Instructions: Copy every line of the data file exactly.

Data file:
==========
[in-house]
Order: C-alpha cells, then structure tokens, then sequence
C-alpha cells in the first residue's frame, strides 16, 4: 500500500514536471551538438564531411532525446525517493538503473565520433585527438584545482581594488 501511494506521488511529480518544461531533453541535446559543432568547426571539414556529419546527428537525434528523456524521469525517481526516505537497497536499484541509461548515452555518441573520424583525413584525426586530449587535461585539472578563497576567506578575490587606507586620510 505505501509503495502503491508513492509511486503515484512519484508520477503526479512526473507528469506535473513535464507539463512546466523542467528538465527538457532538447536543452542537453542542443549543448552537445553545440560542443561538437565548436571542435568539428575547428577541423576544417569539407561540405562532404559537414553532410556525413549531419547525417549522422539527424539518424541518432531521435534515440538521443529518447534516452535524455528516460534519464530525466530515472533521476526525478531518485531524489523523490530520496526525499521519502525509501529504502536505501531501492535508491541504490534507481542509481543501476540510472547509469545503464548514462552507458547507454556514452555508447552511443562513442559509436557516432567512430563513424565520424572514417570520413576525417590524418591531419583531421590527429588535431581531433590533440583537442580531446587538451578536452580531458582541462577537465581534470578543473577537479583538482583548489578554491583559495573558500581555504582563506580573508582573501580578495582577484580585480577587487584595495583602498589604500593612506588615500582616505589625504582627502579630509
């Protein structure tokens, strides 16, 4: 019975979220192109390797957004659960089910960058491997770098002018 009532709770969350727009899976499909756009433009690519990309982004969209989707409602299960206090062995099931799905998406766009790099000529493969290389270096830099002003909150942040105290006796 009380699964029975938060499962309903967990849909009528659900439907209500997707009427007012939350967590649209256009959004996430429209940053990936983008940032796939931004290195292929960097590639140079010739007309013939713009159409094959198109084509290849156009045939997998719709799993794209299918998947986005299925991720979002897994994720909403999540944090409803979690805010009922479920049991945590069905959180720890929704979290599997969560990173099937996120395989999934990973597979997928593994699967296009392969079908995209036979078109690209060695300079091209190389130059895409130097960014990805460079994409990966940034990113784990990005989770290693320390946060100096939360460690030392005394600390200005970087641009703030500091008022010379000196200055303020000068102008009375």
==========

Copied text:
[in-house]
Order: C-alpha cells, then structure tokens, then sequence
C-alpha cells in the first residue's frame, strides 16, 4: 500500500514536471551538438564531411532525446525517493538503473565520433585527438584545482581594488 501511494506521488511529480518544461531533453541535446559543432568547426571539414556529419546527428537525434528523456524521469525517481526516505537497497536499484541509461548515452555518441573520424583525413584525426586530449587535461585539472578563497576567506578575490587606507586620510 505505501509503495502503491508513492509511486503515484512519484508520477503526479512526473507528469506535473513535464507539463512546466523542467528538465527538457532538447536543452542537453542542443549543448552537445553545440560542443561538437565548436571542435568539428575547428577541423576544417569539407561540405562532404559537414553532410556525413549531419547525417549522422539527424539518424541518432531521435534515440538521443529518447534516452535524455528516460534519464530525466530515472533521476526525478531518485531524489523523490530520496526525499521519502525509501529504502536505501531501492535508491541504490534507481542509481543501476540510472547509469545503464548514462552507458547507454556514452555508447552511443562513442559509436557516432567512430563513424565520424572514417570520413576525417590524418591531419583531421590527429588535431581531433590533440583537442580531446587538451578536452580531458582541462577537465581534470578543473577537479583538482583548489578554491583559495573558500581555504582563506580573508582573501580578495582577484580585480577587487584595495583602498589604500593612506588615500582616505589625504582627502579630509
């Protein structure tokens, strides 16, 4: 019975979220192109390797957004659960089910960058491997770098002018 009532709770969350727009899976499909756009433009690519990309982004969209989707409602299960206090062995099931799905998406766009790099000529493969290389270096830099002003909150942040105290006796 009380699964029975938060499962309903967990849909009528659900439907209500997707009427007012939350967590649209256009959004996430429209940053990936983008940032796939931004290195292929960097590639140079010739007309013939713009159409094959198109084509290849156009045939997998719709799993794209299918998947986005299925991720979002897994994720909403999540944090409803979690805010009922479920049991945590069905959180720890929704979290599997969560990173099937996120395989999934990973597979997928593994699967296009392969079908995209036979078109690209060695300079091209190389130059895409130097960014990805460079994409990966940034990113784990990005989770290693320390946060100096939360460690030392005394600390200005970087641009703030500091008022010379000196200055303020000068102008009375």